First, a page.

For the Democrat Party, immigration, legal or illegal, is a do-or-die issue as it represents a huge segment of the Democrat voter base.
I know, I know, illegal immigrants can’t vote. If you believe that, I have a unicorn ranch on Mars you may be interested in buying.
President Trump appears to be signaling a deal with Democrats. DACA, in some form, for their blessing on wall funding.
Personally, I suspect that President Trump is softening on DACA, which is OK, in my opinion, and is using the wall (hint: which needs nary a Democrat to approve funding) to justify his softening on DACA.
Do you think the 2nd Amendment will be destroyed by the Biden Administration?
I could be wrong, but I see no need to use DACA as a bargaining chip to build the wall when no Democrat cooperation has been needed to build it so far or in the future as long as the GOP enjoys majorities in both chambers of Congress. The more likely explanation is, “Oh, yeah, I had to soften on DACA to get the wall built.” Chalk it up to public relations!
As to the wall, it is going to be built! Prototypes are being built now to choose from for permanent construction.
As to DACA, why can’t we design a path to citizenship for these people, many of whom were brought to the US at a very young age through no fault of their own. Except for the legal paperwork, they are Americans. They attended American schools, they know no other country, and many only speak English. Why can’t they be given a five-year probationary period during which they study to become citizens, stay out of trouble, take a citizenship test, and are then granted citizenship? I believe that is reasonable. If they don’t want to do that, then they can leave or be deported. I feel certain that all of them will want to follow this path to real citizenship. In the meantime, the wall must be built to keep out future violators.
From The Horn
President Donald Trump is a master at the art of the deal — and lawmakers seeking a bipartisan immigration deal just got a clear message on Trump’s bargaining position.
Trump promised voters he would not compromise on the southern border wall. Whether Democrats like it or not, the wall will be built… or there won’t be no deal on DACA.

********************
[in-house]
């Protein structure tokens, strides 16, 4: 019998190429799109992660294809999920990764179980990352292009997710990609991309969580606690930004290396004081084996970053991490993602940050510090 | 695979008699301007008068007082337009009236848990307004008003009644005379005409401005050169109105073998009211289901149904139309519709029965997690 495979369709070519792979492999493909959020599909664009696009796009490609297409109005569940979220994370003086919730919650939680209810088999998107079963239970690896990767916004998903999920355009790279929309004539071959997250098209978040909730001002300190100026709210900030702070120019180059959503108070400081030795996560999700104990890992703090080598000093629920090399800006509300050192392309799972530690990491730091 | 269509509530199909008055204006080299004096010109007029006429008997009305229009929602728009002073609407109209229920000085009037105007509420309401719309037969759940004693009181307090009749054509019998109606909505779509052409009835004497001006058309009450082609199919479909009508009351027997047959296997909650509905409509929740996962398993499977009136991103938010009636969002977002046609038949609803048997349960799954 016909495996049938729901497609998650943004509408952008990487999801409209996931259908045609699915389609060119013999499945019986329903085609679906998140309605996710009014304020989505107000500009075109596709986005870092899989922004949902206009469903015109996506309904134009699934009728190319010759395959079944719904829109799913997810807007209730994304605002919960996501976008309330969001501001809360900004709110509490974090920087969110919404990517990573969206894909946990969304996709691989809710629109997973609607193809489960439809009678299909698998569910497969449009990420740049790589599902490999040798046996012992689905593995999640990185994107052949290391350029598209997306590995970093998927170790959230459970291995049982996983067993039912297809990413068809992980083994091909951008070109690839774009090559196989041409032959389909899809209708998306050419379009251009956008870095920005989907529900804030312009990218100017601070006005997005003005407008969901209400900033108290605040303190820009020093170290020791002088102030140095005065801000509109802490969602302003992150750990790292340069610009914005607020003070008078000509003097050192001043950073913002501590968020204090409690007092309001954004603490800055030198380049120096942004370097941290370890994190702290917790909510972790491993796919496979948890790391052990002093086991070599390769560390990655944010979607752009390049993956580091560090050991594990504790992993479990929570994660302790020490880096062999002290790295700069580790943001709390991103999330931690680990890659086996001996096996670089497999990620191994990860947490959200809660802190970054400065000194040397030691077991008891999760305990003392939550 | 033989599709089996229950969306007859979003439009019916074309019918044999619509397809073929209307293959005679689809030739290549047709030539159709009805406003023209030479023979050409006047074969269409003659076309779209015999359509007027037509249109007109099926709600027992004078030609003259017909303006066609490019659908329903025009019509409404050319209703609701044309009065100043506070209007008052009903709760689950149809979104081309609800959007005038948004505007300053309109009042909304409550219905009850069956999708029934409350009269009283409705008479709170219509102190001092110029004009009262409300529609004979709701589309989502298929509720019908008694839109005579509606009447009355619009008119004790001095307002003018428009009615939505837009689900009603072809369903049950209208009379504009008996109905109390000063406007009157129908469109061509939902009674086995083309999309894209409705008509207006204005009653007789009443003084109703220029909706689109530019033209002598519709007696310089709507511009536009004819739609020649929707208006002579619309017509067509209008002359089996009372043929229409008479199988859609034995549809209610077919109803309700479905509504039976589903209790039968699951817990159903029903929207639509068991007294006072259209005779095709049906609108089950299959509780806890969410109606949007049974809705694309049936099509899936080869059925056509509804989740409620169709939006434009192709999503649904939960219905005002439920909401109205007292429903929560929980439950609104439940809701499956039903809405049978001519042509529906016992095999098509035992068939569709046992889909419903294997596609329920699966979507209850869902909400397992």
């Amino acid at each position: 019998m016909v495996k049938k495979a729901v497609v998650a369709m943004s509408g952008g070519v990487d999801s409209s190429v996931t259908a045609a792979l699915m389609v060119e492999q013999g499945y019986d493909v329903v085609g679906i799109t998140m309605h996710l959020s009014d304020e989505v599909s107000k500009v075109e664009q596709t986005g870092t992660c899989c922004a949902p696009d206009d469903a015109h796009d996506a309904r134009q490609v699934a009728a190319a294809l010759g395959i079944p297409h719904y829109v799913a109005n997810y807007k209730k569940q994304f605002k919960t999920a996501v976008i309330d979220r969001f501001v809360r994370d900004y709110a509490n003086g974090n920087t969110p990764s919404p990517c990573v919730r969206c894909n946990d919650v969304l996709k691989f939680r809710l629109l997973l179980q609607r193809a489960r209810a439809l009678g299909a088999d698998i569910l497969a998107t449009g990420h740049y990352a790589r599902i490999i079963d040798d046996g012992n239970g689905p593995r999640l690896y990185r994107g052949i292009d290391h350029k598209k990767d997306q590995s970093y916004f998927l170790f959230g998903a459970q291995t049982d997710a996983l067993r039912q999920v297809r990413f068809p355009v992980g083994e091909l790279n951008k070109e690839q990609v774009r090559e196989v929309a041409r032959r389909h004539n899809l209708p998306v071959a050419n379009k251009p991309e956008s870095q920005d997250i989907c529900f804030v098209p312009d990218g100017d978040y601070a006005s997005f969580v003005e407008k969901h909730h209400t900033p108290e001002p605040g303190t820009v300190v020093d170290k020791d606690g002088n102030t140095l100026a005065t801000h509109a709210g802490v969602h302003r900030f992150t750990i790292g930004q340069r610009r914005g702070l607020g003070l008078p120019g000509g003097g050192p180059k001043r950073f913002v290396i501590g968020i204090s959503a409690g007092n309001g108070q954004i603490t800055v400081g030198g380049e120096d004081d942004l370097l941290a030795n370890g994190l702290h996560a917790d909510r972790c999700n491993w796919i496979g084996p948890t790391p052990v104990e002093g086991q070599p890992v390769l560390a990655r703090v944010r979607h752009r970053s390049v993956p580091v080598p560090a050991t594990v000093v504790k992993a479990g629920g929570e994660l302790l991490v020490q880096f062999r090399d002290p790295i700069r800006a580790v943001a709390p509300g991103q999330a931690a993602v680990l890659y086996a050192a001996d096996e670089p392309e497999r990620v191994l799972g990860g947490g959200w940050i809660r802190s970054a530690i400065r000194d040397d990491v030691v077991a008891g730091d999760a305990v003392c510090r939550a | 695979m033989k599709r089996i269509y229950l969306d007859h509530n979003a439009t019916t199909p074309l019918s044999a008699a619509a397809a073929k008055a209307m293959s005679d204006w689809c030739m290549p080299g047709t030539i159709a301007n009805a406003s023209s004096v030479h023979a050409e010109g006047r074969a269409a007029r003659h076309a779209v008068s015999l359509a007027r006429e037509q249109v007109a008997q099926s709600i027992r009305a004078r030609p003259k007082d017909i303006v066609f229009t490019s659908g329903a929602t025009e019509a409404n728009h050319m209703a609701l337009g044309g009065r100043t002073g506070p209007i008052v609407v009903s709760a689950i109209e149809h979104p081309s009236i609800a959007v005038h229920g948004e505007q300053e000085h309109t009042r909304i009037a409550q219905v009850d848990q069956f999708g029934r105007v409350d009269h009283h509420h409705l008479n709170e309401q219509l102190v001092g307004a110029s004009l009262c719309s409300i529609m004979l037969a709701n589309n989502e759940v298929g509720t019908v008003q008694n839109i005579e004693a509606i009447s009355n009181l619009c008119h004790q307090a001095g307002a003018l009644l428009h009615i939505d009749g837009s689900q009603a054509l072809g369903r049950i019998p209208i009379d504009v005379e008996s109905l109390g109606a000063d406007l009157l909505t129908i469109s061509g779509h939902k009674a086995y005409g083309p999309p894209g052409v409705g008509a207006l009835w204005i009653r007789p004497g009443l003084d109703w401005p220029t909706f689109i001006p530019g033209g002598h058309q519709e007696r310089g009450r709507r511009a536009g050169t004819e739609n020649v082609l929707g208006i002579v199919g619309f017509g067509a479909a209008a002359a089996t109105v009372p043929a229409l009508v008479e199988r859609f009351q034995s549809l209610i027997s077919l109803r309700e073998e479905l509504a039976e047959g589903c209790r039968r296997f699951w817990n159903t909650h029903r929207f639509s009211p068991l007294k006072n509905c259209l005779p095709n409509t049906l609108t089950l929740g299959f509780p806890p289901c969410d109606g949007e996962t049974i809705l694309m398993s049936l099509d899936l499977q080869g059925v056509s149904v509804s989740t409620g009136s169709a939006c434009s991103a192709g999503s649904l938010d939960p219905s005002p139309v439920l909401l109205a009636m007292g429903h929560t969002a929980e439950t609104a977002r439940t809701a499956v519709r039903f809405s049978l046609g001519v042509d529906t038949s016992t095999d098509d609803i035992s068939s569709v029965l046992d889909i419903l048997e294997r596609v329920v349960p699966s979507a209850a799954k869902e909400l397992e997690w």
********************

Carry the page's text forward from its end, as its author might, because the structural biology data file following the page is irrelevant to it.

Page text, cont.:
Bargainers planned immigration reform talks Wednesday as Trump and leading lawmakers seek to parlay an extraordinary White House meeting into momentum for resolving a politically blistering issue.
As I made very clear today, our country needs the security of the Wall on the Southern Border, which must be part of any DACA approval.
— Donald J. Trump (@realDonaldTrump) January 10, 2018
Facing a Jan. 19 deadline for averting an election-year government shutdown, negotiators are looking at a formula for reviving protections against deportation that Trump has ended for nearly 800,000 illegal immigrants. In exchange, Trump and Republicans want toughened border protections and tightened restrictions on others trying to illegally enter this country.
“I’ll take all the heat you want,” Trump told nearly two dozen lawmakers Tuesday at the White House for a meeting that began with a startling 55 minutes in which reporters and TV cameras watched. “But you are not that far away from comprehensive immigration reform.”
Trump said an immigration deal could be reached in two phases — first by addressing young immigrants and border security with what he called a “bill of love,” then by making comprehensive changes that have long eluded Congress. That second bill would likely face long odds for passage, considering long-running disagreements over issues like how to handle all 11 million immigrants illegally in the U.S.
Republicans will need Democratic votes to prevent a federal shutdown in 10 days, votes Democrats have threatened to withhold without an immigration agreement. House Majority Leader Kevin McCarthy, R-Calif., told reporters talks would begin as early as Wednesday, adding, “And we’ll solve this problem and find common ground.”
Negotiations over the DACA program may be more complicated in light of a federal judge’s ruling Tuesday night to block temporarily the administration’s decision to end the program. In doing so, U.S. District Judge William Alsup in San Francisco granted a request by California and other plaintiffs to let lawsuits over the administration’s decision play out in court.
After Trump and lawmakers spent time meeting privately, the White House and numerous lawmakers said there was agreement to limit the immediate bill to four areas. These were border security, family-based “chain migration,” a visa lottery that draws people from diverse countries and how to revive the Deferred Action for Childhood Arrivals program.
That Obama-era program has given hundreds of thousands — the so-called Dreamers — a shield from deportation and the right to work legally. Trump ended it last year but gave Congress until March 5 to find a fix, and Tuesday he signaled flexibility.
“I think my positions are going to be what the people in this room come up with,” Trump said during the Cabinet Room meeting.